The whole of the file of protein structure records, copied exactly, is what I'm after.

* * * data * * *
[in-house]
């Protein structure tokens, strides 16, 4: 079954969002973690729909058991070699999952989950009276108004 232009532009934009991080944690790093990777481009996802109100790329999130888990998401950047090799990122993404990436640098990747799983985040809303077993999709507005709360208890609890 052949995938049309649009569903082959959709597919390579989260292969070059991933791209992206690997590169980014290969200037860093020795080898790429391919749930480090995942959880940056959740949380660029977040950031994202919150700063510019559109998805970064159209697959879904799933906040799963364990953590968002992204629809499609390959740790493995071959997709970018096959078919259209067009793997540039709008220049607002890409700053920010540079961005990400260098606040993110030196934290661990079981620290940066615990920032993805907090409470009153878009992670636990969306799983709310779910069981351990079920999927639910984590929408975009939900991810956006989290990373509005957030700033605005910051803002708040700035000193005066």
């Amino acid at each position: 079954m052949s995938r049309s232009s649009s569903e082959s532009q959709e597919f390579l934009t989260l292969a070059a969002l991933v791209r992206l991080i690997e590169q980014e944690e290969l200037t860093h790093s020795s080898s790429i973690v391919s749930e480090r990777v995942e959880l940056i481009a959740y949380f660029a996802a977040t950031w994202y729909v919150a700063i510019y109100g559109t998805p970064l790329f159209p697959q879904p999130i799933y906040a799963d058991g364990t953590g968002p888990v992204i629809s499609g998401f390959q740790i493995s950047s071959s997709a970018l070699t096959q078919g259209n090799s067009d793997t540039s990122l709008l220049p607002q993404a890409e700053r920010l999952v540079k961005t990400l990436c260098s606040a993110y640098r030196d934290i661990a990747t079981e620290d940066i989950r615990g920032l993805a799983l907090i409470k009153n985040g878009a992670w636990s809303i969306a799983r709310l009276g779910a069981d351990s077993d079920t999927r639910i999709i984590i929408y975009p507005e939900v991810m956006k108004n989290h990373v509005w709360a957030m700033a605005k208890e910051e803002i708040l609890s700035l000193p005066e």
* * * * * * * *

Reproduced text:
[in-house]
């Protein structure tokens, strides 16, 4: 079954969002973690729909058991070699999952989950009276108004 232009532009934009991080944690790093990777481009996802109100790329999130888990998401950047090799990122993404990436640098990747799983985040809303077993999709507005709360208890609890 052949995938049309649009569903082959959709597919390579989260292969070059991933791209992206690997590169980014290969200037860093020795080898790429391919749930480090995942959880940056959740949380660029977040950031994202919150700063510019559109998805970064159209697959879904799933906040799963364990953590968002992204629809499609390959740790493995071959997709970018096959078919259209067009793997540039709008220049607002890409700053920010540079961005990400260098606040993110030196934290661990079981620290940066615990920032993805907090409470009153878009992670636990969306799983709310779910069981351990079920999927639910984590929408975009939900991810956006989290990373509005957030700033605005910051803002708040700035000193005066």
């Amino acid at each position: 079954m052949s995938r049309s232009s649009s569903e082959s532009q959709e597919f390579l934009t989260l292969a070059a969002l991933v791209r992206l991080i690997e590169q980014e944690e290969l200037t860093h790093s020795s080898s790429i973690v391919s749930e480090r990777v995942e959880l940056i481009a959740y949380f660029a996802a977040t950031w994202y729909v919150a700063i510019y109100g559109t998805p970064l790329f159209p697959q879904p999130i799933y906040a799963d058991g364990t953590g968002p888990v992204i629809s499609g998401f390959q740790i493995s950047s071959s997709a970018l070699t096959q078919g259209n090799s067009d793997t540039s990122l709008l220049p607002q993404a890409e700053r920010l999952v540079k961005t990400l990436c260098s606040a993110y640098r030196d934290i661990a990747t079981e620290d940066i989950r615990g920032l993805a799983l907090i409470k009153n985040g878009a992670w636990s809303i969306a799983r709310l009276g779910a069981d351990s077993d079920t999927r639910i999709i984590i929408y975009p507005e939900v991810m956006k108004n989290h990373v509005w709360a957030m700033a605005k208890e910051e803002i708040l609890s700035l000193p005066e």